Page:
I take a drink of Johnnie Walker and then say, “Yeah, actually he just offered me a job.”
Sandy grabs his heart. “Oh, the betrayal! I think I’m going to faint.” Stan appears out of nowhere with a chair for Sandy to sit down in and hands him a glass of wine. Sandy takes a drink and agrees that it is indeed 2002 and this seems to settle him. “Mickey, baby, we go way back. Your first runway, I believe. Honey, you need to come work for me, not that…” Sandy flickers over toward Paul, “beast!”
My manager tells me that I need to step outside because Juanita, my girl, can’t get inside because she refuses to wear shoes and has just put out a joint on the bouncer’s arm.
I tell Sandy thank you, and he says he’ll be in touch. I lean into his ear and let him know his pants are unzipped and he says, “I know, it’s the new sign.”
I finish my cup of scotch and walk outside where Juanita is not only not wearing shoes but is also not wearing any pants, only a light purple Versace thong. The bouncer notices me and tells me that he doesn’t have a problem with the thong, but there’s a policy regarding the shoes. I let him know I understand and then buy a gram of cocaine off of him. I put Juanita in my limo and give her the gram to keep her busy. “I need to go inside and finish some business. I’ll be right back,” I tell her but she doesn’t hear a word, already ripping open the gram and cutting three lines. “Thanks baby!” I hear her yell as I shut the door.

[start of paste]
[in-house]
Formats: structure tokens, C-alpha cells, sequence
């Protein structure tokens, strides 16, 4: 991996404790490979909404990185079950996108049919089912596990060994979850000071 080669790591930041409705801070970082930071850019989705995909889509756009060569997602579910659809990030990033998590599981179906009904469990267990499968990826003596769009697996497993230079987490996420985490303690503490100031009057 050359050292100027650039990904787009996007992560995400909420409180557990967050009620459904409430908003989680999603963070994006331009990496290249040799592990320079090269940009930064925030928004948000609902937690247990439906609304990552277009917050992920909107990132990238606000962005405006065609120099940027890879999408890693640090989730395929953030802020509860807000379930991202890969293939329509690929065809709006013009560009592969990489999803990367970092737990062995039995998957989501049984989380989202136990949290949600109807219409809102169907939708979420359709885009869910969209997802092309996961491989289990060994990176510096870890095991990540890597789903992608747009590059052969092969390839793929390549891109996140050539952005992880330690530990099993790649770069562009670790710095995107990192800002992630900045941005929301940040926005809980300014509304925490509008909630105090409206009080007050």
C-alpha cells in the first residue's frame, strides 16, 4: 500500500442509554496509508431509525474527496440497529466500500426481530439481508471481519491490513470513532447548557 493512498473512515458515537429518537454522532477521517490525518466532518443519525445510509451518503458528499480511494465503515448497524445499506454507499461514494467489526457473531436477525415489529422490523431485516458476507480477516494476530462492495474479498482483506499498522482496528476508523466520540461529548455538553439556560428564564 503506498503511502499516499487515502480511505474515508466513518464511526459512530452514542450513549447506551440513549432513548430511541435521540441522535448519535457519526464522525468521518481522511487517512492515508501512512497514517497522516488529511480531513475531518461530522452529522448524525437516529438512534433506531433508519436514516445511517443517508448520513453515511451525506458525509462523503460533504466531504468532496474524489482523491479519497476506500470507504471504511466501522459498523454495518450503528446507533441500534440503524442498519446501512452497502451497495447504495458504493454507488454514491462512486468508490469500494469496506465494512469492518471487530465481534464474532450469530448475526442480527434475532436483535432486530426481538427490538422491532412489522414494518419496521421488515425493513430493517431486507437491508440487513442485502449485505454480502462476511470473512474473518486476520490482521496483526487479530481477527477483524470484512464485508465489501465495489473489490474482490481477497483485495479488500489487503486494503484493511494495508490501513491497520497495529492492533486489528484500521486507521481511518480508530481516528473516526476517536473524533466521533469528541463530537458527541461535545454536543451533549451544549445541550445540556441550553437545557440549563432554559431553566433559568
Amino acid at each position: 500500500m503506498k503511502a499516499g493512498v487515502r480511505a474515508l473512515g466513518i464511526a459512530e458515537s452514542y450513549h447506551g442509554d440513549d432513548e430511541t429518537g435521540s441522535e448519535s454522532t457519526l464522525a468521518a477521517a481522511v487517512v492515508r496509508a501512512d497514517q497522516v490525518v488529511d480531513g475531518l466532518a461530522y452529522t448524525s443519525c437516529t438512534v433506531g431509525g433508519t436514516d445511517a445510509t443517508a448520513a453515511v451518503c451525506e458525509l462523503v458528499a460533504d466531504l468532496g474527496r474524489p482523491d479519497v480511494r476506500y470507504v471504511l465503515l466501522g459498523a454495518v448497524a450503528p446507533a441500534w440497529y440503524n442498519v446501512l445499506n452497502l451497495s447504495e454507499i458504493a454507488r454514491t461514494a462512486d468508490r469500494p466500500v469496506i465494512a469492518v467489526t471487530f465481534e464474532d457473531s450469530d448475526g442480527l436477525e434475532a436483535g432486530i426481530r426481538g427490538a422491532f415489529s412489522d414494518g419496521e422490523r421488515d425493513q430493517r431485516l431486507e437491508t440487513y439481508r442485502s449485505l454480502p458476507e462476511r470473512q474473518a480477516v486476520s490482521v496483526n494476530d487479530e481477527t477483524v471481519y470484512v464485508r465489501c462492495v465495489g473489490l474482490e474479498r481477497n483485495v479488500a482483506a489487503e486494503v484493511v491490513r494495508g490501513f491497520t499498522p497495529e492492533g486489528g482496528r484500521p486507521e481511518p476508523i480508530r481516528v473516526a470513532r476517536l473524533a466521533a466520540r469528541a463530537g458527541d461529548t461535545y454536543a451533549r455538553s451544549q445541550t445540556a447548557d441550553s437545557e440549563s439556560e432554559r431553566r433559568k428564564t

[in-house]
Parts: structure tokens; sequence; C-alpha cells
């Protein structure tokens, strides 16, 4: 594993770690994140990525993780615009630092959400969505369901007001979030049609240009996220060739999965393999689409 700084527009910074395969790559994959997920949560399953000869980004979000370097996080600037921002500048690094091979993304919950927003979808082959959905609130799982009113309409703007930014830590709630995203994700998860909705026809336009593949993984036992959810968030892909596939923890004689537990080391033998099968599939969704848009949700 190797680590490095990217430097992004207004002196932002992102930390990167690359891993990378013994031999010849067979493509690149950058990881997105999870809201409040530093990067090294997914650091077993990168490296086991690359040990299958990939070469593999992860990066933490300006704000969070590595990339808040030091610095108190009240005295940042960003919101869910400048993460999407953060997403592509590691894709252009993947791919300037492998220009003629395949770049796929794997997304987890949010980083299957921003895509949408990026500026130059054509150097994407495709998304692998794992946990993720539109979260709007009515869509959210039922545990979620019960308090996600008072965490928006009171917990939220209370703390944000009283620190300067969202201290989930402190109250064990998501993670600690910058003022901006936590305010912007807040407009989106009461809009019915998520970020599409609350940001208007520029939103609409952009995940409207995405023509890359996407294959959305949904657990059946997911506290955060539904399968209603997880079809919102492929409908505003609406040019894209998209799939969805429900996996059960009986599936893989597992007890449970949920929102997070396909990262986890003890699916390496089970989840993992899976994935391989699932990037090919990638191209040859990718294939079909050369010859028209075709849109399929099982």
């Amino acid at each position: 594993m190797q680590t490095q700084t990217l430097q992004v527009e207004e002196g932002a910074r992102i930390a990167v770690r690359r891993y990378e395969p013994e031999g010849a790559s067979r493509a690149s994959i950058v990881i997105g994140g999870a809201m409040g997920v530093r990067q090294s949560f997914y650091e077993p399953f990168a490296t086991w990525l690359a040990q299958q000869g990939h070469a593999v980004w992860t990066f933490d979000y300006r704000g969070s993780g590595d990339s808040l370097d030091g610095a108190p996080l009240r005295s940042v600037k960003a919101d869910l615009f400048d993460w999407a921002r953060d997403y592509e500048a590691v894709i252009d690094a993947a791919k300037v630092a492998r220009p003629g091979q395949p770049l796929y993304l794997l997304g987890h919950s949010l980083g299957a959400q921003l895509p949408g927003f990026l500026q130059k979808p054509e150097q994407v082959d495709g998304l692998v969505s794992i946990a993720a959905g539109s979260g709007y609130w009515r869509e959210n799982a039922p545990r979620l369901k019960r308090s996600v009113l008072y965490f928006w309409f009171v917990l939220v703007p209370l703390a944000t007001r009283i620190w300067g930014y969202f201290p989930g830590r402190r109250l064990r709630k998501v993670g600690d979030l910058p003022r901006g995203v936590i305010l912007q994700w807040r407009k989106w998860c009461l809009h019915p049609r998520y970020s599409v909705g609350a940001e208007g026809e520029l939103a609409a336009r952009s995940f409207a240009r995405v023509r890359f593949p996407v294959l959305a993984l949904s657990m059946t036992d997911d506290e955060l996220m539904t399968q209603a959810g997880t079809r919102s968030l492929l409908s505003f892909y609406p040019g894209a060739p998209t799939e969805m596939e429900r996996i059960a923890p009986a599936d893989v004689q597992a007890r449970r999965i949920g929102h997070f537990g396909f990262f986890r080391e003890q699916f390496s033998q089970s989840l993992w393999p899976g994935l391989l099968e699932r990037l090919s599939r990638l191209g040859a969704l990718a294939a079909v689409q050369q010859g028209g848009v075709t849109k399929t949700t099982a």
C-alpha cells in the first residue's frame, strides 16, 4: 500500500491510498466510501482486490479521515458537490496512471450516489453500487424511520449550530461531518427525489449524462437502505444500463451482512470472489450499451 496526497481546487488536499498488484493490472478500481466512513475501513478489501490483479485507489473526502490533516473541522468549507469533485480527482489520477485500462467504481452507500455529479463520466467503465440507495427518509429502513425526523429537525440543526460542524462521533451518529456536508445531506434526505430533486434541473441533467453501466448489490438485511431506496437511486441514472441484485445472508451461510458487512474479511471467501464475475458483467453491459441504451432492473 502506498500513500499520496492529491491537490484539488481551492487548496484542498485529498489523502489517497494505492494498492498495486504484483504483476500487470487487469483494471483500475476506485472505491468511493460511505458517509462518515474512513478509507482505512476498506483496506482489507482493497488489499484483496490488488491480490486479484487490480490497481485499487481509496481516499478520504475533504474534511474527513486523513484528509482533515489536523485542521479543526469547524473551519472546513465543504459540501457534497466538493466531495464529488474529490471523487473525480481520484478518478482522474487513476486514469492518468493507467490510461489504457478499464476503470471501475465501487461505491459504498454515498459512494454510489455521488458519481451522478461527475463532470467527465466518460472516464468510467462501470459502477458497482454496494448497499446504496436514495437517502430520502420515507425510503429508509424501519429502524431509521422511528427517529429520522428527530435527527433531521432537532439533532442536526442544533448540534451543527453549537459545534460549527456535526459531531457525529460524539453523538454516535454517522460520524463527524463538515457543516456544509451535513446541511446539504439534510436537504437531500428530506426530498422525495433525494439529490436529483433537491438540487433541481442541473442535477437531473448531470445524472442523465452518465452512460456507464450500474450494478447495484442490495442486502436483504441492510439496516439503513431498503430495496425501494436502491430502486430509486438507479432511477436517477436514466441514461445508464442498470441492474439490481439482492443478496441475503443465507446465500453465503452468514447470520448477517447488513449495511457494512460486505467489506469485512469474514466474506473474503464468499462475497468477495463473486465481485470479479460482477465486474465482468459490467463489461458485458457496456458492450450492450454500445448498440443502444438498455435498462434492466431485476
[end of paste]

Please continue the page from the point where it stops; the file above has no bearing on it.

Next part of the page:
Back inside, my manager wants me to be on the right side of the bar because the glow from the light accentuates my features best. I look over and see Paul Johnson telling a story that I’m guessing involves a Hollywood movie star, too much champagne, and no panties while he decides which two models he is going to take home tonight. On the other side, Sandy Johnson is whispering into the ear of Stan and undoubtedly outing many of the stars here tonight. Presently, in between sips of three-hundred-dollar glasses of wine, they are pointing at Andy Garcia and nodding.
Paul Johnson versus Sandy Johnson, the two top designers in the city, fighting for the top spot. Fashion Designer of the Year. Earlier today Paul introduced a new line of furs despite the protest of PETA outside their tents at Bryant Park. At the end of the show Paul had all of his models come out onto the stage wearing nothing but fur and had a man with a wiry mustache throw goat blood all over all of them as Paul screamed, “It’s the new red!”
Meanwhile, across the park, Sandy Johnson displayed his new men’s line on the runway by having his male models hold the garments as they strutted naked and hard. Rumor has it there was no “fluffer” required. Sandy Johnson can be hands-on when required.